05 February 2009

It's All Relative...

Now for something completely different.

Wasn't it Twain who said "There are lies, damned lies, and statistics?" A new book I just read about (The Numbers Game) tries to reveal how even numbers can mislead us, depending on how they are calculated, situated and promulgated.

I mention this because of the CEO pay flap for bankrupt banks and the CEOs who ruined them. We are seeing figures and numbers and not seeing what matters....

... How much more than the average employee should the CEO make. This is best expressed as a ratio not a number. Drilling down into the NYTimes archive I found this nugget:

"The average top executive's salary at a big company was more than 170 times the average worker's earnings in 2004, up from a multiple of 68 in 1940." (NYTimes April 9, 2006. I suspect it is even higher now.)

Now, 1940 was not a high water mark year, financially, but the point is how much more AS A RATIO should the top employee get compared to the AVERAGE worker which means not the lowest but the typical.

How much should a bank receiving federal rescue support, or auto company for that matter, pay their top executive should be figured as a ratio compared to other workers in the company. To be really fair, "average" can be artificially raised by paying some executives a lot, so a better measure would be the "median" wage, the actual one precisely in the middle if all the different pay figures were lined up in a row.)

In my workplace I am the CEO and highest paid employee. The median full time income (several employees are part-time and so each has been calculated as if they were full time) is $38k. I am paid $108k. The ratio is slightly less than 3/1.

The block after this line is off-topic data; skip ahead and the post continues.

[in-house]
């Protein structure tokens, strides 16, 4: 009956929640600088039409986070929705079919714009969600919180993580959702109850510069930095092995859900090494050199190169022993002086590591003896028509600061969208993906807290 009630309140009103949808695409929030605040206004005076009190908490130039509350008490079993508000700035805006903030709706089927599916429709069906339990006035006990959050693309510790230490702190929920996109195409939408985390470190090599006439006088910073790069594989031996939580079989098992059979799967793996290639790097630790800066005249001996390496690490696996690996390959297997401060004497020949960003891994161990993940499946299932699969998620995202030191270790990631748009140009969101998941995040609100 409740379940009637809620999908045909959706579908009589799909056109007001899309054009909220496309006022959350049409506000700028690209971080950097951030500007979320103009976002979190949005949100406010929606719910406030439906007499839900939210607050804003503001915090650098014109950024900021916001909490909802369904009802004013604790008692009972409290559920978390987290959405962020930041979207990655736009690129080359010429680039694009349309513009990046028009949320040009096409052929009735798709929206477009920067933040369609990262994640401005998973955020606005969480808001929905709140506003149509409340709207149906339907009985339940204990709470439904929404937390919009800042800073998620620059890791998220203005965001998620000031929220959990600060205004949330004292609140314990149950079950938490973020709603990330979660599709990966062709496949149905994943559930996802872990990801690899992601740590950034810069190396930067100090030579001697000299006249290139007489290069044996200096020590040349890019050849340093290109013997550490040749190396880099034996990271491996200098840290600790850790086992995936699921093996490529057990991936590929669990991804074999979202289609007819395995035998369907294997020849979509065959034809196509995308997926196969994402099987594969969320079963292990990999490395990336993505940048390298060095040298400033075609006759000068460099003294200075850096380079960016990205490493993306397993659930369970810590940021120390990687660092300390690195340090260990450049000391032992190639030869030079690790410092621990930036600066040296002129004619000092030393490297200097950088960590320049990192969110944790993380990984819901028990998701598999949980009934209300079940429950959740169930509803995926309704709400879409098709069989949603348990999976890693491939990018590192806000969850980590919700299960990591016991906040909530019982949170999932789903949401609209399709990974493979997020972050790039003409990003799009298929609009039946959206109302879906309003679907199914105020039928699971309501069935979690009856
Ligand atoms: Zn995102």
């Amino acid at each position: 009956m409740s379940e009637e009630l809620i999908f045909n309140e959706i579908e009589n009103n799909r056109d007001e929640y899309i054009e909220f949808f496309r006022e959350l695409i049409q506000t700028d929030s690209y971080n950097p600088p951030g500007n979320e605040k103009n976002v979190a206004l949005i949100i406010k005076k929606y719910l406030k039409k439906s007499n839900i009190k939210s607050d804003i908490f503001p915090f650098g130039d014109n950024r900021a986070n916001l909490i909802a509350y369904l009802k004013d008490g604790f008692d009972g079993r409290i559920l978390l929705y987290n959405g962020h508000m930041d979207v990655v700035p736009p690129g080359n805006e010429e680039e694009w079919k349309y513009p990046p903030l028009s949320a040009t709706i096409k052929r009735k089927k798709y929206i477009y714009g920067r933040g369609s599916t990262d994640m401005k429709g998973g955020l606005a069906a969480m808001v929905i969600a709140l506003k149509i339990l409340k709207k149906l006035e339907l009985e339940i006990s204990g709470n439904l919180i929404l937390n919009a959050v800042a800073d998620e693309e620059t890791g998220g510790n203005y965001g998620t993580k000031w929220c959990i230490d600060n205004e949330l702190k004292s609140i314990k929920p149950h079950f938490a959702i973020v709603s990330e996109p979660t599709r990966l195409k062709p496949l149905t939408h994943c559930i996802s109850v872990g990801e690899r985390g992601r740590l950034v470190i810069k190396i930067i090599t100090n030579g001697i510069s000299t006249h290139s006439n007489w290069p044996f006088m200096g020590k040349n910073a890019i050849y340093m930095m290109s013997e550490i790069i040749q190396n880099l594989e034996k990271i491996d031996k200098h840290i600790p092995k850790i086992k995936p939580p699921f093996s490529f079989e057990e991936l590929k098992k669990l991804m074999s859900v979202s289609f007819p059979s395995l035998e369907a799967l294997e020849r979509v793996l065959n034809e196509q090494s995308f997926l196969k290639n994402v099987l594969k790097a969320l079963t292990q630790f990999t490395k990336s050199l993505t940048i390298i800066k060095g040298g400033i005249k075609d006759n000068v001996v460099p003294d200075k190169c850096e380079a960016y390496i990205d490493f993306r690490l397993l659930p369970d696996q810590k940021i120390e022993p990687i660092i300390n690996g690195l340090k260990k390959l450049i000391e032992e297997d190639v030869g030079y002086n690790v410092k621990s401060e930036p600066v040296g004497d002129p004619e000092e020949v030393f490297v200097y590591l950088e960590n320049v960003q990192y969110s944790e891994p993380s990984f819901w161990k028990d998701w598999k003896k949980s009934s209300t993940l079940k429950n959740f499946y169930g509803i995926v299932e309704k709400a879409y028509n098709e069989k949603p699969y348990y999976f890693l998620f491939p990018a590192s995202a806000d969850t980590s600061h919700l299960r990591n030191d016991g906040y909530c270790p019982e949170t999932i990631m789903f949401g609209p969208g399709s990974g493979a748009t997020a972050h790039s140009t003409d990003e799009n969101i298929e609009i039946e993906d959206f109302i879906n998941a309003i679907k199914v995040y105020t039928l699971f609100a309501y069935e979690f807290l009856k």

The suggested figure of $500k is probably too low. A ratio of 10/1 would mean the median income would be $50k, which is not far from likely. The median income for NY City is $47k, which is nearly the same for Michigan, by the way, but about 9k higher than Grand Rapids where I live. But 10/1 is not practical, really. Remember even in 1940, before the war, the Depression lingering, the raio was 68/1.

Would 100/1 be too high? That's less than half the distance between 1940 and 2004. Probably not, as it is well below the halfway point between 68/1 and 170/1. And there are additional factors, such as the size of the company. Though I make only 3 times as much as the median wage, my pay is about 10% of the organization's annual expenses. Even a multi millionaire CEO gets only a fraction of a percent of the total company expenses.

But then comes the moral point, which is how much disparity is acceptable in a company or community? That's a long conversation and this post is already lengthy. So let's guesstimate for now.

How about we agree on an 75/1 ratio for CEOs under federal assistance. If the median wage is $50k, that yields $3.75m. But I am moralistic enough to agree that a large portion of that should be in bank stock, which cannot be sold until after one leaves the company and then not all at once.

Heck, I'll even say that the pay can go up, so long as the ratio remains the same. He/she gets rich only as fast as everyone else in the company.

Now that's an incentive I think.

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